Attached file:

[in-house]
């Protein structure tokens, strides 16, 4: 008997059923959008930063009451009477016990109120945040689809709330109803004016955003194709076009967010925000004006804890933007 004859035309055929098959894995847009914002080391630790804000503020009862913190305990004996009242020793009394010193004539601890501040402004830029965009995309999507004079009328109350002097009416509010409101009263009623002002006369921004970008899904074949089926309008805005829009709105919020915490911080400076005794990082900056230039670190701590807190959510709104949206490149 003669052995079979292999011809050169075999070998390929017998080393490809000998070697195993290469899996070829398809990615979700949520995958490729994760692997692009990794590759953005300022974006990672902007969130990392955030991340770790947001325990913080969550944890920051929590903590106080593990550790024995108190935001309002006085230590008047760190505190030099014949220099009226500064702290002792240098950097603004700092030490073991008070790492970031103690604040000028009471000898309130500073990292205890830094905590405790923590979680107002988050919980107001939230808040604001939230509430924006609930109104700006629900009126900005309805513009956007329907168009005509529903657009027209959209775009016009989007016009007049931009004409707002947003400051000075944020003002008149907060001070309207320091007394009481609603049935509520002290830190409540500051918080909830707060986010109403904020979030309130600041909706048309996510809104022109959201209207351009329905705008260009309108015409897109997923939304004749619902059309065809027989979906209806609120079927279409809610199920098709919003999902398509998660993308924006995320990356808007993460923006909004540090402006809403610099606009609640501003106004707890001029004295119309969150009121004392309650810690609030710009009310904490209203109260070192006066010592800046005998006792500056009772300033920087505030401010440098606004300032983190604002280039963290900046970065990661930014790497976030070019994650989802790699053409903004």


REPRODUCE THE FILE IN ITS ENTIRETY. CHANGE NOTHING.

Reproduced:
[in-house]
């Protein structure tokens, strides 16, 4: 008997059923959008930063009451009477016990109120945040689809709330109803004016955003194709076009967010925000004006804890933007 004859035309055929098959894995847009914002080391630790804000503020009862913190305990004996009242020793009394010193004539601890501040402004830029965009995309999507004079009328109350002097009416509010409101009263009623002002006369921004970008899904074949089926309008805005829009709105919020915490911080400076005794990082900056230039670190701590807190959510709104949206490149 003669052995079979292999011809050169075999070998390929017998080393490809000998070697195993290469899996070829398809990615979700949520995958490729994760692997692009990794590759953005300022974006990672902007969130990392955030991340770790947001325990913080969550944890920051929590903590106080593990550790024995108190935001309002006085230590008047760190505190030099014949220099009226500064702290002792240098950097603004700092030490073991008070790492970031103690604040000028009471000898309130500073990292205890830094905590405790923590979680107002988050919980107001939230808040604001939230509430924006609930109104700006629900009126900005309805513009956007329907168009005509529903657009027209959209775009016009989007016009007049931009004409707002947003400051000075944020003002008149907060001070309207320091007394009481609603049935509520002290830190409540500051918080909830707060986010109403904020979030309130600041909706048309996510809104022109959201209207351009329905705008260009309108015409897109997923939304004749619902059309065809027989979906209806609120079927279409809610199920098709919003999902398509998660993308924006995320990356808007993460923006909004540090402006809403610099606009609640501003106004707890001029004295119309969150009121004392309650810690609030710009009310904490209203109260070192006066010592800046005998006792500056009772300033920087505030401010440098606004300032983190604002280039963290900046970065990661930014790497976030070019994650989802790699053409903004």